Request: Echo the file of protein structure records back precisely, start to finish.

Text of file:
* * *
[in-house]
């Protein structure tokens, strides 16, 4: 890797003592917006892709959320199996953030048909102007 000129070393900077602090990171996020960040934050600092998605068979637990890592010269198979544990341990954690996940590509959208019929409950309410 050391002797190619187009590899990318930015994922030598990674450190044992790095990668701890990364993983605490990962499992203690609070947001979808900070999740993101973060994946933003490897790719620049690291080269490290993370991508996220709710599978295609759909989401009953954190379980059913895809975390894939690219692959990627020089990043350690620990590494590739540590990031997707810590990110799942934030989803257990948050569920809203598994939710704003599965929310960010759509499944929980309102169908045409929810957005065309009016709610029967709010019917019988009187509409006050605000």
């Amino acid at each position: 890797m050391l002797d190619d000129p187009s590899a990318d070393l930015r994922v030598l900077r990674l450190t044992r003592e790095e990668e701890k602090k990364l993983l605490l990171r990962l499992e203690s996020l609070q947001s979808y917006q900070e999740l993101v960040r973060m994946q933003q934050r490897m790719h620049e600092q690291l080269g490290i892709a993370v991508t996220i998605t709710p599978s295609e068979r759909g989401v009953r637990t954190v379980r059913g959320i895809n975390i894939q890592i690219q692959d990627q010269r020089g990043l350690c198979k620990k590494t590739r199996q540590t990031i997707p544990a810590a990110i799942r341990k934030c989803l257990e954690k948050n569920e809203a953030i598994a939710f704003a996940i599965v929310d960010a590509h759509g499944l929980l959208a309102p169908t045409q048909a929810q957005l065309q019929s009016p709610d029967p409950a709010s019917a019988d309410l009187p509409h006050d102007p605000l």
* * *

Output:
[in-house]
């Protein structure tokens, strides 16, 4: 890797003592917006892709959320199996953030048909102007 000129070393900077602090990171996020960040934050600092998605068979637990890592010269198979544990341990954690996940590509959208019929409950309410 050391002797190619187009590899990318930015994922030598990674450190044992790095990668701890990364993983605490990962499992203690609070947001979808900070999740993101973060994946933003490897790719620049690291080269490290993370991508996220709710599978295609759909989401009953954190379980059913895809975390894939690219692959990627020089990043350690620990590494590739540590990031997707810590990110799942934030989803257990948050569920809203598994939710704003599965929310960010759509499944929980309102169908045409929810957005065309009016709610029967709010019917019988009187509409006050605000």
């Amino acid at each position: 890797m050391l002797d190619d000129p187009s590899a990318d070393l930015r994922v030598l900077r990674l450190t044992r003592e790095e990668e701890k602090k990364l993983l605490l990171r990962l499992e203690s996020l609070q947001s979808y917006q900070e999740l993101v960040r973060m994946q933003q934050r490897m790719h620049e600092q690291l080269g490290i892709a993370v991508t996220i998605t709710p599978s295609e068979r759909g989401v009953r637990t954190v379980r059913g959320i895809n975390i894939q890592i690219q692959d990627q010269r020089g990043l350690c198979k620990k590494t590739r199996q540590t990031i997707p544990a810590a990110i799942r341990k934030c989803l257990e954690k948050n569920e809203a953030i598994a939710f704003a996940i599965v929310d960010a590509h759509g499944l929980l959208a309102p169908t045409q048909a929810q957005l065309q019929s009016p709610d029967p409950a709010s019917a019988d309410l009187p509409h006050d102007p605000l």